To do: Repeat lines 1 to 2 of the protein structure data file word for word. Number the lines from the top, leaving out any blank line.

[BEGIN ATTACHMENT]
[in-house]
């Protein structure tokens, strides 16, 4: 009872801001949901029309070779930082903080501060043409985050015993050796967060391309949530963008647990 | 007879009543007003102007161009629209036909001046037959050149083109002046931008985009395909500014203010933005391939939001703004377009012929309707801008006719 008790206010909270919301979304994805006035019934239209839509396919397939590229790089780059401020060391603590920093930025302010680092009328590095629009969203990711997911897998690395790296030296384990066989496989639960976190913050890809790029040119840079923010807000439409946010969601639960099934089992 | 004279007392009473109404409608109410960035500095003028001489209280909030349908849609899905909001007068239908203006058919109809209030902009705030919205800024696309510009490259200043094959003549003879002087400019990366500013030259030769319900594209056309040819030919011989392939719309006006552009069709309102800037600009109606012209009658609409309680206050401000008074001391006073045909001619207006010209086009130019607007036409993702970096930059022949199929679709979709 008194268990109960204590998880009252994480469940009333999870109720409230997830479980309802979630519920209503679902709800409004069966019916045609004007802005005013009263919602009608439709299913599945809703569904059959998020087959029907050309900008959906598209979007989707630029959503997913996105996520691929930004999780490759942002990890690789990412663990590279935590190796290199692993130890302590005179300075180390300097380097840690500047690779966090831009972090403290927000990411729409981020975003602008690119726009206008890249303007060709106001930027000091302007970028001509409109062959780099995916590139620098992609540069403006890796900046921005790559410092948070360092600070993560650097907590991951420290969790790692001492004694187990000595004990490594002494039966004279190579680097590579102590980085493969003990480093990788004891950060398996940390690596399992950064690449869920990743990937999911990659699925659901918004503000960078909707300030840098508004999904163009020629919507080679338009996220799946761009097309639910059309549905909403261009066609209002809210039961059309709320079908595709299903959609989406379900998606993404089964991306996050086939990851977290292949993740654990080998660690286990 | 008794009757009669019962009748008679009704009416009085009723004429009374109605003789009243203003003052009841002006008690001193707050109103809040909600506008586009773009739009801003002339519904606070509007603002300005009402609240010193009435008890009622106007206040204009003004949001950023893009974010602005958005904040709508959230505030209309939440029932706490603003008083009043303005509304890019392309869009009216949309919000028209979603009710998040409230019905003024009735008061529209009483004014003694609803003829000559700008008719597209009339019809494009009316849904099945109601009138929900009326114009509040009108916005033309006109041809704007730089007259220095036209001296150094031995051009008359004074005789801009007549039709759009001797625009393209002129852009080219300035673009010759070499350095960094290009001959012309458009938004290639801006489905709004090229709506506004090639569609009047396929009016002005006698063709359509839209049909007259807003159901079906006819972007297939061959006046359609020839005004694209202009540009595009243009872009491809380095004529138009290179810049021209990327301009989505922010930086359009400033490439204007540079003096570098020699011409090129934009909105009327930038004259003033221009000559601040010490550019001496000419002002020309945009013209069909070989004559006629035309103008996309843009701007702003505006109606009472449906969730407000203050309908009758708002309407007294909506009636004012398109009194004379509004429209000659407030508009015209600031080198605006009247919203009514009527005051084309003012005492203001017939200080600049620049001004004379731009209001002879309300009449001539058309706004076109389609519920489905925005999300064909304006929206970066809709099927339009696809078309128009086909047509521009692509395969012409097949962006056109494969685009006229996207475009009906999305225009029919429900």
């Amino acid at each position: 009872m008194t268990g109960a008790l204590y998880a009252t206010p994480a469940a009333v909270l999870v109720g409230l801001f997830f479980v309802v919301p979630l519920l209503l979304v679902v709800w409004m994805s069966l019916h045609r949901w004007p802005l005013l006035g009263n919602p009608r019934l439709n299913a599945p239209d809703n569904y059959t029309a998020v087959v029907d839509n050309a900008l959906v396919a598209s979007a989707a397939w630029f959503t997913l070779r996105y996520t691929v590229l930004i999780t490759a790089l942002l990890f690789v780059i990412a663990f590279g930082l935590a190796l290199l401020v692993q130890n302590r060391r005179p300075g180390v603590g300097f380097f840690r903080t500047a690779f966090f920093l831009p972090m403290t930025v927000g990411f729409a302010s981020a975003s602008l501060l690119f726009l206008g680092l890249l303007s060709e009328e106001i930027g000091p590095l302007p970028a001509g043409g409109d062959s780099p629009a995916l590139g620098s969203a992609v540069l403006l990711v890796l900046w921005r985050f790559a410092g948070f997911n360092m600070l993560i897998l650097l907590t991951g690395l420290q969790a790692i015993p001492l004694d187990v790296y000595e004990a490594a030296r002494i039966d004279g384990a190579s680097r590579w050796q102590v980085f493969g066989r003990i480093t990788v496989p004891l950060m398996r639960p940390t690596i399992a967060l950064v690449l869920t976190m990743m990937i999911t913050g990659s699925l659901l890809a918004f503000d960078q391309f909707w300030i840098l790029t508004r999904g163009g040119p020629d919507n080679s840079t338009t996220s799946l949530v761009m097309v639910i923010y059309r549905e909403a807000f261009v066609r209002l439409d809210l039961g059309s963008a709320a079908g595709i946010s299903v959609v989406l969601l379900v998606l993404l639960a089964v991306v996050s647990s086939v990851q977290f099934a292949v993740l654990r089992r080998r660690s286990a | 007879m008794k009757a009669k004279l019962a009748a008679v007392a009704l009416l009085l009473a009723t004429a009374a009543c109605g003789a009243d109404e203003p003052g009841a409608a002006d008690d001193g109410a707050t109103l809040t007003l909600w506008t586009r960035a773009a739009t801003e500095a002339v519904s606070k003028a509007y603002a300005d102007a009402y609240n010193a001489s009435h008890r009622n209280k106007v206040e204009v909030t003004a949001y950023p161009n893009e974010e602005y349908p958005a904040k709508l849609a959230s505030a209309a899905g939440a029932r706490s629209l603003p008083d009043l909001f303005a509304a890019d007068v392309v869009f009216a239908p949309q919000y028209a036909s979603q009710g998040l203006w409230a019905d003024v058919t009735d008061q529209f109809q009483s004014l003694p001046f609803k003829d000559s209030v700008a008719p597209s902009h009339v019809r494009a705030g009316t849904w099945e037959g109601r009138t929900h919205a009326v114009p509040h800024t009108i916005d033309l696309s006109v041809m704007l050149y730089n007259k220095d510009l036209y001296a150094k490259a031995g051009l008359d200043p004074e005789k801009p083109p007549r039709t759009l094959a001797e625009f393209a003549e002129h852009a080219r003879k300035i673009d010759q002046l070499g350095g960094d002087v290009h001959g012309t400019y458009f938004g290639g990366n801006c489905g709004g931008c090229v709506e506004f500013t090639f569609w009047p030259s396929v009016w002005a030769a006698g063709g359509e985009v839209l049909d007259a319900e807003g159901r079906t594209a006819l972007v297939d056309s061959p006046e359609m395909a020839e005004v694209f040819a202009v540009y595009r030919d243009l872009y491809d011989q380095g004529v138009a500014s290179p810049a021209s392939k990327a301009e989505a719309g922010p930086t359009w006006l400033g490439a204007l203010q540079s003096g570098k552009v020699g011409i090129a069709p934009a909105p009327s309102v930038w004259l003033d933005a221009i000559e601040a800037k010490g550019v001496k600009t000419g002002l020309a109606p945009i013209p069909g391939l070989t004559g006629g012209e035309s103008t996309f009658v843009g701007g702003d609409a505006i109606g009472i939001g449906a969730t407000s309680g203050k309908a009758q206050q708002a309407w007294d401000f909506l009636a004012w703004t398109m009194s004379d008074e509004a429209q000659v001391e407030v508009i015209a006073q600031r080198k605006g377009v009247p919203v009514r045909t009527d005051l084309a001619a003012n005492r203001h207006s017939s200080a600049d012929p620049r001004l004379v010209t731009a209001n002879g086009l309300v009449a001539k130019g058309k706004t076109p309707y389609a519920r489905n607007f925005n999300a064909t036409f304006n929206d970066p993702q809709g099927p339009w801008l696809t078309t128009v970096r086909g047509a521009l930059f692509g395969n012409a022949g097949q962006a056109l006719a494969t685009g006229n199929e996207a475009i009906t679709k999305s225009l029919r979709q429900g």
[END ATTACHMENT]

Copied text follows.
[in-house]
């Protein structure tokens, strides 16, 4: 009872801001949901029309070779930082903080501060043409985050015993050796967060391309949530963008647990 | 007879009543007003102007161009629209036909001046037959050149083109002046931008985009395909500014203010933005391939939001703004377009012929309707801008006719 008790206010909270919301979304994805006035019934239209839509396919397939590229790089780059401020060391603590920093930025302010680092009328590095629009969203990711997911897998690395790296030296384990066989496989639960976190913050890809790029040119840079923010807000439409946010969601639960099934089992 | 004279007392009473109404409608109410960035500095003028001489209280909030349908849609899905909001007068239908203006058919109809209030902009705030919205800024696309510009490259200043094959003549003879002087400019990366500013030259030769319900594209056309040819030919011989392939719309006006552009069709309102800037600009109606012209009658609409309680206050401000008074001391006073045909001619207006010209086009130019607007036409993702970096930059022949199929679709979709 008194268990109960204590998880009252994480469940009333999870109720409230997830479980309802979630519920209503679902709800409004069966019916045609004007802005005013009263919602009608439709299913599945809703569904059959998020087959029907050309900008959906598209979007989707630029959503997913996105996520691929930004999780490759942002990890690789990412663990590279935590190796290199692993130890302590005179300075180390300097380097840690500047690779966090831009972090403290927000990411729409981020975003602008690119726009206008890249303007060709106001930027000091302007970028001509409109062959780099995916590139620098992609540069403006890796900046921005790559410092948070360092600070993560650097907590991951420290969790790692001492004694187990000595004990490594002494039966004279190579680097590579102590980085493969003990480093990788004891950060398996940390690596399992950064690449869920990743990937999911990659699925659901918004503000960078909707300030840098508004999904163009020629919507080679338009996220799946761009097309639910059309549905909403261009066609209002809210039961059309709320079908595709299903959609989406379900998606993404089964991306996050086939990851977290292949993740654990080998660690286990 | 008794009757009669019962009748008679009704009416009085009723004429009374109605003789009243203003003052009841002006008690001193707050109103809040909600506008586009773009739009801003002339519904606070509007603002300005009402609240010193009435008890009622106007206040204009003004949001950023893009974010602005958005904040709508959230505030209309939440029932706490603003008083009043303005509304890019392309869009009216949309919000028209979603009710998040409230019905003024009735008061529209009483004014003694609803003829000559700008008719597209009339019809494009009316849904099945109601009138929900009326114009509040009108916005033309006109041809704007730089007259220095036209001296150094031995051009008359004074005789801009007549039709759009001797625009393209002129852009080219300035673009010759070499350095960094290009001959012309458009938004290639801006489905709004090229709506506004090639569609009047396929009016002005006698063709359509839209049909007259807003159901079906006819972007297939061959006046359609020839005004694209202009540009595009243009872009491809380095004529138009290179810049021209990327301009989505922010930086359009400033490439204007540079003096570098020699011409090129934009909105009327930038004259003033221009000559601040010490550019001496000419002002020309945009013209069909070989004559006629035309103008996309843009701007702003505006109606009472449906969730407000203050309908009758708002309407007294909506009636004012398109009194004379509004429209000659407030508009015209600031080198605006009247919203009514009527005051084309003012005492203001017939200080600049620049001004004379731009209001002879309300009449001539058309706004076109389609519920489905925005999300064909304006929206970066809709099927339009696809078309128009086909047509521009692509395969012409097949962006056109494969685009006229996207475009009906999305225009029919429900």